Pontiac Village and City Cemeteries
 
THE FIRST DEATH. Miss Lovina Mack died on the 2d of September, 1823, and this is believed to have been the first death of an adult white woman in Oakland County.
Colonel Stephen Mack died in November, 1826, and was buried on his own land, as was also his daughter, on the east side of the river and south of Pike street. The bodies were afterwards disinterred and buried in Oak Hill cemetery. 
 
CEMETERIES. The earliest burials in Pontiac were on Colonel Stephen Mack's land on the ridge east of the river, and on the corner of Saginaw and Huron streets, as early as 1819-20. About 18 22 three men named Price, Jackson and Harding and were buried at the last-named location; but whether it was on the Presbyterian corner or one of the others is not satisfactorily shown. A number of persons were interred on the corner afterwards occupied by the Presbyterian church, and their bones have been recently disinterred.
In February, 1839, the village trustees procured a deed of outlot No. 9 of the original plat, which said lot was surveyed and subdivided in April of that year by Captain Hervey Parke, and lot No. 11 of the subdivision was set apart for a public burying-ground. This was the beginning of "Oak Hill" cemetery.
 
 In July, 1839, Messrs. Hodges and Peck were appointed a committee to see to the grubbing and clearing of the ground, the expenses of which were to be paid from proceeds of sales of village lots belonging to the corporation. The ground was probably fenced in 1840.
The expense of surveying and platting amounted to twenty-five dollars, and the lots were appraised at from one to five dollars each.
 
In 1848, James A. Weeks was appointed register and recorder for the cemetery.
 
In 1855 a new fence was built around the grounds.
 
In 1861, A. L. Smith was appointed to take charge of the cemetery.
 
In September, 1868, James A. Weeks was employed to make a new record for the cemetery.
 
The interments in "Oak Hill" cemetery for the year ending March, 1870, numbered forty-three.
The present area of the cemetery is about eleven acres, and it 'is very finely laid out, with two broad avenues crossing each other and running through near the centre of the ground each way; and also a wide avenue alone, the margin on the south, east, and west sides.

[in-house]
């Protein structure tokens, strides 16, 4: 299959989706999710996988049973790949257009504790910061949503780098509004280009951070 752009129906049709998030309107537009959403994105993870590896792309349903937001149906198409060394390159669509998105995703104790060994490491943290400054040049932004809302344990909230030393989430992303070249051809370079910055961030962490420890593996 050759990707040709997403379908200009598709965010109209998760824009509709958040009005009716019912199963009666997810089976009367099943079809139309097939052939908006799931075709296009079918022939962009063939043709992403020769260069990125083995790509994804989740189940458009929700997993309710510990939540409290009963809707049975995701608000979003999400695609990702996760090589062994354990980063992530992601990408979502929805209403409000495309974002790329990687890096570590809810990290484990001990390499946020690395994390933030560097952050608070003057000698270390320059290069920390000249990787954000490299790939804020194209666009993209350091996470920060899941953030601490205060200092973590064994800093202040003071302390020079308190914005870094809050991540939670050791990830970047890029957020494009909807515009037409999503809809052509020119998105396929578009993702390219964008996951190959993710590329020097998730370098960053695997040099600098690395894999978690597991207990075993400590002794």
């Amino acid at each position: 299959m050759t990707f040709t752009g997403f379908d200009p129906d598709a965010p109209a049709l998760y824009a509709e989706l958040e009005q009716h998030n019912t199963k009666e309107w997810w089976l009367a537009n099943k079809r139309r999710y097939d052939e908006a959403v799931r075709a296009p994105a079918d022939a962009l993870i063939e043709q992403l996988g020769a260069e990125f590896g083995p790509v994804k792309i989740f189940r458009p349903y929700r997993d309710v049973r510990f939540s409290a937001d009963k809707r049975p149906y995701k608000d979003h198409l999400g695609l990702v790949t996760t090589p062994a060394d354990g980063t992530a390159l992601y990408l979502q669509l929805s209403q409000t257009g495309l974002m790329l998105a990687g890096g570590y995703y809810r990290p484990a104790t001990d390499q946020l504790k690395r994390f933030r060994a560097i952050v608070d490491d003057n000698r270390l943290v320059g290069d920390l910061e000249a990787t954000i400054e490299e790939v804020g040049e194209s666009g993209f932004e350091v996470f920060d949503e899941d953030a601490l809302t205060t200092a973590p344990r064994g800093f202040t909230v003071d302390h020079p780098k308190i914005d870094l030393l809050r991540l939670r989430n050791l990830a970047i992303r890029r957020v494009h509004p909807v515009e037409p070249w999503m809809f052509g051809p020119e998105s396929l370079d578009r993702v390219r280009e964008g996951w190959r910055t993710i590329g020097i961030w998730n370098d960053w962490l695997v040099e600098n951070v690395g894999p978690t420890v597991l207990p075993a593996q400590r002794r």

The topography of the locality is exceedingly fine and picturesque, being on the summit and slopes of several knolls, and having a considerable hill in the southeastern part, which rises quite abruptly from the central and southern avenues. The entire ground is pleasantly shaded by a natural grove of oak, which, with commendable taste, has been allowed to remain and beautify the spot.
There are many fine and elaborately sculptured monuments in place, and the whole cemetery is exceedingly well kept, and a cause of just pride to the people of Pontiac.
 
The Catholics have a very beautiful and tastefully-ornamented cemetery near Orchard Lake avenue, a few rods beyond the toll-gate. It contains about five acres, and has been christened by the appropriate name of '" Mount Hope Cemetery." It is comparatively new and unimproved, and lacks the charms which the native forest-trees give to "Oak Hill;" but the ground is dry and sufficiently rolling to make it susceptible of pleasant and agreeable arrangement and ornamentation, which will undoubtedly come with the lapse of time.
Many of the remains which were interred in private grounds in the early days have been transferred to "Oak Hill" and "Mount Hope," which year by year are becoming more beautiful and interesting, as one by one the silver-haired pioneers are carried to their last earthly resting-place.
 
 
"There is a balm for those who weep,A rest for weary pilgrims found,Where they may lie and sweetly sleepLow in the ground."
 
Source:  History of Oakland County, Michigan by Durant, Samuel W. Philadelphia: L. H. Everts & co., 1877.
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